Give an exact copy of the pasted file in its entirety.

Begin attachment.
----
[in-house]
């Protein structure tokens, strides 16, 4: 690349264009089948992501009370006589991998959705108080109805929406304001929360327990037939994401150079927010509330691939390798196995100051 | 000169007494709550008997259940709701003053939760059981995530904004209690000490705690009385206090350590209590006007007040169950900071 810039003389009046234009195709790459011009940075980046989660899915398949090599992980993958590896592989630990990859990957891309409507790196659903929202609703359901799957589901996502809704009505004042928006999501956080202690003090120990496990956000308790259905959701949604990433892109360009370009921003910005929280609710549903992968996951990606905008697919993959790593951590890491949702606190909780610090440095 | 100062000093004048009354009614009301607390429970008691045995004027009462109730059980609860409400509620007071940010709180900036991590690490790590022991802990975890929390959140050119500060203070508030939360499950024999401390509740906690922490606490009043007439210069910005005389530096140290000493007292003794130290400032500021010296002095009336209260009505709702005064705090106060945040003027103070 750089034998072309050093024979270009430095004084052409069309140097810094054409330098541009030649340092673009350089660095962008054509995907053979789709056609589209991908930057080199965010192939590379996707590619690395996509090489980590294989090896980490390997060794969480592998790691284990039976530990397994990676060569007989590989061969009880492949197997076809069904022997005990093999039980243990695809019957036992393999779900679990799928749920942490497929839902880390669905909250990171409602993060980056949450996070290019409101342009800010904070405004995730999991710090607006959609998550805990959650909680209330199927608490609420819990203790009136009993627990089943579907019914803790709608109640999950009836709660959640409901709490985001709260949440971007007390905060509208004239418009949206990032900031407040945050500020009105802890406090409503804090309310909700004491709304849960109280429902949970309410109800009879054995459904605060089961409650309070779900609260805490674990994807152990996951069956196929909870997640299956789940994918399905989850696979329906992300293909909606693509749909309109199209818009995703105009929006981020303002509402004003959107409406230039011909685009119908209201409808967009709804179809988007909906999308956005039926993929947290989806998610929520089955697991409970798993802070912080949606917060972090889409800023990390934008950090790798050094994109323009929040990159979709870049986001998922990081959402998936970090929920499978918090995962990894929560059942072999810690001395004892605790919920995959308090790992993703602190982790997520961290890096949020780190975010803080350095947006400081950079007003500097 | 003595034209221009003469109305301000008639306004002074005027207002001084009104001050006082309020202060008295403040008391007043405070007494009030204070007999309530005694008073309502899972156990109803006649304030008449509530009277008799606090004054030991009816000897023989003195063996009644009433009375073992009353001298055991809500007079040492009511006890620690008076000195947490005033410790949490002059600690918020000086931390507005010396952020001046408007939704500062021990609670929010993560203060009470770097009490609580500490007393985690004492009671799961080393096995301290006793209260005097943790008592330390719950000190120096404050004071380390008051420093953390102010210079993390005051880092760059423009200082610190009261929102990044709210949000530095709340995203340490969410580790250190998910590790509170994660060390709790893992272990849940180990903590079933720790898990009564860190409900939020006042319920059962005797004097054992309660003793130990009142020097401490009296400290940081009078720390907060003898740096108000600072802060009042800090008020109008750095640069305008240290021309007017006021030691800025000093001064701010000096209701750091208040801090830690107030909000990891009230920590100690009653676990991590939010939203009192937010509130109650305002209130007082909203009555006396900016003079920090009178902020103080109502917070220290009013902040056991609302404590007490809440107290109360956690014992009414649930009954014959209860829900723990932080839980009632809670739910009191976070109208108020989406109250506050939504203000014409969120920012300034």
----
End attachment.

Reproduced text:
[in-house]
């Protein structure tokens, strides 16, 4: 690349264009089948992501009370006589991998959705108080109805929406304001929360327990037939994401150079927010509330691939390798196995100051 | 000169007494709550008997259940709701003053939760059981995530904004209690000490705690009385206090350590209590006007007040169950900071 810039003389009046234009195709790459011009940075980046989660899915398949090599992980993958590896592989630990990859990957891309409507790196659903929202609703359901799957589901996502809704009505004042928006999501956080202690003090120990496990956000308790259905959701949604990433892109360009370009921003910005929280609710549903992968996951990606905008697919993959790593951590890491949702606190909780610090440095 | 100062000093004048009354009614009301607390429970008691045995004027009462109730059980609860409400509620007071940010709180900036991590690490790590022991802990975890929390959140050119500060203070508030939360499950024999401390509740906690922490606490009043007439210069910005005389530096140290000493007292003794130290400032500021010296002095009336209260009505709702005064705090106060945040003027103070 750089034998072309050093024979270009430095004084052409069309140097810094054409330098541009030649340092673009350089660095962008054509995907053979789709056609589209991908930057080199965010192939590379996707590619690395996509090489980590294989090896980490390997060794969480592998790691284990039976530990397994990676060569007989590989061969009880492949197997076809069904022997005990093999039980243990695809019957036992393999779900679990799928749920942490497929839902880390669905909250990171409602993060980056949450996070290019409101342009800010904070405004995730999991710090607006959609998550805990959650909680209330199927608490609420819990203790009136009993627990089943579907019914803790709608109640999950009836709660959640409901709490985001709260949440971007007390905060509208004239418009949206990032900031407040945050500020009105802890406090409503804090309310909700004491709304849960109280429902949970309410109800009879054995459904605060089961409650309070779900609260805490674990994807152990996951069956196929909870997640299956789940994918399905989850696979329906992300293909909606693509749909309109199209818009995703105009929006981020303002509402004003959107409406230039011909685009119908209201409808967009709804179809988007909906999308956005039926993929947290989806998610929520089955697991409970798993802070912080949606917060972090889409800023990390934008950090790798050094994109323009929040990159979709870049986001998922990081959402998936970090929920499978918090995962990894929560059942072999810690001395004892605790919920995959308090790992993703602190982790997520961290890096949020780190975010803080350095947006400081950079007003500097 | 003595034209221009003469109305301000008639306004002074005027207002001084009104001050006082309020202060008295403040008391007043405070007494009030204070007999309530005694008073309502899972156990109803006649304030008449509530009277008799606090004054030991009816000897023989003195063996009644009433009375073992009353001298055991809500007079040492009511006890620690008076000195947490005033410790949490002059600690918020000086931390507005010396952020001046408007939704500062021990609670929010993560203060009470770097009490609580500490007393985690004492009671799961080393096995301290006793209260005097943790008592330390719950000190120096404050004071380390008051420093953390102010210079993390005051880092760059423009200082610190009261929102990044709210949000530095709340995203340490969410580790250190998910590790509170994660060390709790893992272990849940180990903590079933720790898990009564860190409900939020006042319920059962005797004097054992309660003793130990009142020097401490009296400290940081009078720390907060003898740096108000600072802060009042800090008020109008750095640069305008240290021309007017006021030691800025000093001064701010000096209701750091208040801090830690107030909000990891009230920590100690009653676990991590939010939203009192937010509130109650305002209130007082909203009555006396900016003079920090009178902020103080109502917070220290009013902040056991609302404590007490809440107290109360956690014992009414649930009954014959209860829900723990932080839980009632809670739910009191976070109208108020989406109250506050939504203000014409969120920012300034």